Book 1: The Judging Eye

by R. Scott Bakker

Chapter Seven

Sakarpus

Welcome to Chapter Seven of my reread. Click here if you missed Chapter Six!

…conquered people live and die with the knowledge that survival does not suffer honour. They have chosen shame over the pyre, the slow flame for the quick.

—TRIAMIS 1, JOURNALS AND DIALOGUES

My Thoughts

This is very applicable considering were delving back into Sorweel. He has survived. This was something his father couldn’t do. Harweel had chosen honor over suffering the shame of living with the aftermath. Now Sorweel has to. He faces that slow pain, having to live with it every day. It’s so much, he’s suicidal. He wishes he didn’t survive because it has stripped away his self-delusions about his heroic nature.

Early Spring, 19 New Imperial Year (4132 Year-of-the-Tusk), Sakarpus

In the aftermath of Sakarpus’s fall, the soldiers of the Ordeal marvel at the large flocks of storks that cover the hills. None could agree with what they meant since every people viewed storks differently. Kellhus merely forbade them from behind hunted because the Sakarpi considered them holy. They guard them against predators while collecting their droppings to use as fuel since wood was scarce. Several soldiers are executed for hunting the birds before the Men of the Ordeal learn to live with them. They even began to see them as holy.

Meetings are held and preparations made for the march, overseen by the “all-seeing eyes of their Aspect-Emperor.” There is some trepidation. They are on the edge of the Lands of Men. From here, only Sranc rule. King Saubon was heard saying, “Men are more lamb than lion.” They had two-thousand miles of wildness to cross and they know the march will be bloodier than fighting the Consult.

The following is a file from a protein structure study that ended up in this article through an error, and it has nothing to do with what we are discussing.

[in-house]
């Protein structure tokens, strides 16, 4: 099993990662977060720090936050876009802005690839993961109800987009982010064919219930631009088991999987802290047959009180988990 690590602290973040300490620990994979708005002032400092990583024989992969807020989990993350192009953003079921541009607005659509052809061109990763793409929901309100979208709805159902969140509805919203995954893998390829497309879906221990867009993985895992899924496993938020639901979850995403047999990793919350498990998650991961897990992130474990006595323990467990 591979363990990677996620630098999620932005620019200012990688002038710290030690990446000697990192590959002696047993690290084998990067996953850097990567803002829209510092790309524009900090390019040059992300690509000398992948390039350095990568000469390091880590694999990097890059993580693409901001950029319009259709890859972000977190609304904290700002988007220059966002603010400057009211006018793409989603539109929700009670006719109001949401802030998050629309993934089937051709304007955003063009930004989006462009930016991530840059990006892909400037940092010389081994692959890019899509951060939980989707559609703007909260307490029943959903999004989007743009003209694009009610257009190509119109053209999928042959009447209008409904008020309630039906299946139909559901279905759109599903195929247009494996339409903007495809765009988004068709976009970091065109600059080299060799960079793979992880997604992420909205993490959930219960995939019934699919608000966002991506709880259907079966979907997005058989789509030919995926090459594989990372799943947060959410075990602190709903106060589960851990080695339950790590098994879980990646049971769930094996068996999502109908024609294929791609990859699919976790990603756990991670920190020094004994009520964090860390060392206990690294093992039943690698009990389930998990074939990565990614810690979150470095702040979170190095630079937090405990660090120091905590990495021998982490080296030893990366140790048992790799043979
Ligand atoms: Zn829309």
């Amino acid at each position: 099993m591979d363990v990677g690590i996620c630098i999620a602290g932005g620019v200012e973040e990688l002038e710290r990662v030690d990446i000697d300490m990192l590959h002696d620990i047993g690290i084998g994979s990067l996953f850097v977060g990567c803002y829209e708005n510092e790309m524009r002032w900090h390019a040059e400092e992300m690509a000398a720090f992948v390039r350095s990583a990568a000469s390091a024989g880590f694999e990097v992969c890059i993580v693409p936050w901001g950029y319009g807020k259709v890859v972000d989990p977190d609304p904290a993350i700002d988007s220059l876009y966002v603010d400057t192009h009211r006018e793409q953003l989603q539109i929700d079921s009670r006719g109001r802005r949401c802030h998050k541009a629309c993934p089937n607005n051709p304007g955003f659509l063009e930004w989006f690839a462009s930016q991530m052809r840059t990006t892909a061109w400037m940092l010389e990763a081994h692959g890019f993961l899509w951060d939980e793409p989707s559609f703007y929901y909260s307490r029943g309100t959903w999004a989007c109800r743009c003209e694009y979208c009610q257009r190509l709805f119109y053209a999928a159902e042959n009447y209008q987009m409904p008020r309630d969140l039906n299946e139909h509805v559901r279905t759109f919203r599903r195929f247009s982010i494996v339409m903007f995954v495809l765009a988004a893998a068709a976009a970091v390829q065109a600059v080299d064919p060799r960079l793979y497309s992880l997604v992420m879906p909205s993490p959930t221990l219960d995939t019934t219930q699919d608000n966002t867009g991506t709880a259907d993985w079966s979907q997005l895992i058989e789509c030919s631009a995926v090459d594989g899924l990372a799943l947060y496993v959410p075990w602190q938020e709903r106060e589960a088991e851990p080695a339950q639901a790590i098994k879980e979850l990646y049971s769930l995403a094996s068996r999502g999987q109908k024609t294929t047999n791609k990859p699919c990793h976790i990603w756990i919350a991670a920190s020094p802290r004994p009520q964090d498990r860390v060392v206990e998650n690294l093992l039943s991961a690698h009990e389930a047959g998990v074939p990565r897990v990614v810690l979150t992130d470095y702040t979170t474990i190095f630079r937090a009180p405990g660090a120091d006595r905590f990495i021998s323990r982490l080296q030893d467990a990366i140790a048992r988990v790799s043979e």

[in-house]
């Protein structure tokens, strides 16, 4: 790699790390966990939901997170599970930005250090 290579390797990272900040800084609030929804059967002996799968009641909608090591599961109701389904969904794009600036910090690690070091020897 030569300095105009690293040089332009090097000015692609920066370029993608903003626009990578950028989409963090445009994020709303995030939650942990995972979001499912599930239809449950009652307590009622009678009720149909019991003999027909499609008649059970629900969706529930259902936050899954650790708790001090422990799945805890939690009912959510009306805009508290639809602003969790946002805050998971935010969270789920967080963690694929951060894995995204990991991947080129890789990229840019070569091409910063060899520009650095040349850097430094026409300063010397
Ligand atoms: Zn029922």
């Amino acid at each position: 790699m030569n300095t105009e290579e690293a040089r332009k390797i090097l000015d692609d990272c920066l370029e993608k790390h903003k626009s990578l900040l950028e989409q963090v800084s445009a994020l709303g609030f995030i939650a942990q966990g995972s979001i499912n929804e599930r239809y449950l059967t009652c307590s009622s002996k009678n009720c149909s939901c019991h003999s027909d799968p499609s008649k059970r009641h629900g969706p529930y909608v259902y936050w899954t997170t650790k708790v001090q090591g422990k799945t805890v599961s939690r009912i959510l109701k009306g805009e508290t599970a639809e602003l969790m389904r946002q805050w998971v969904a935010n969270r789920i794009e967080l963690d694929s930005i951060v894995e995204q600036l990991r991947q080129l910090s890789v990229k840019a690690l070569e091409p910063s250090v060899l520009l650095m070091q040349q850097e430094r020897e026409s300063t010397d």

That is why the New Empire has prepared for a decade, gathering resources. Even now, a road is being constructed from Sakarpus to Oswenta to allow the fast transportation of the supplies they would need. They would live on amicut, what the Scylvendi survive on while campaigning. With them would travel herds of sheep and cattle. Still, this wouldn’t be enough food. They would have to hunt as they traveled. Legendary Imperial Trackers had scouted these lands at great cost of life to map the terrain they would cross. They would have until Winter to reach Golgotterath. If they failed to do so, they would die in the northern winter.

Then there are the Sranc. Though they’ve had their numbers decimated by the Bounty, there are still unknown thousands, maybe millions, the Ordeal will face. Forced to divide their forces to forage to survive will weaken them against his threat. They can’t anticipate how the Consult will employ the Sranc, if at all. Their odds of surviving are slim.

For all these reasons, Sakarpus was vital. They didn’t just need her Chorae Hoard. They needed the people here to be cooperative. They didn’t crush them with the rod but offered hands of friendship. If the Sakarpi rebelled, it would disrupt their supply lines and delay their departure.

This was how the fateful decision was made to place the young King of Sakarpus, Sorweel, in the care of the Aspect-Emperor’s two eldest sons, Moënghus and Kayûtas.

“When he becomes a brother to them,” his Arcane Holiness explained to his old friends, “he will be as a son to me.”

Moënghus and Kayûtas enter Sorweel’s room without much fanfare. Kayûtas speaks flawless Sakarpic and tells Sorweel that he’s riding in his command tomorrow. Moënghus merely snags leftovers from Sorweel’s plate and fixes “Murderous blue eyes” on Sorweel. The young King makes a joke bringing a growling laugh from Moënghus who answers in Sheyic. Kayûtas turns this into his own joke that makes Sorweel smile, losing his first battle.

They’re hunters, he [Sorweel] told himself, sent to run down my heart.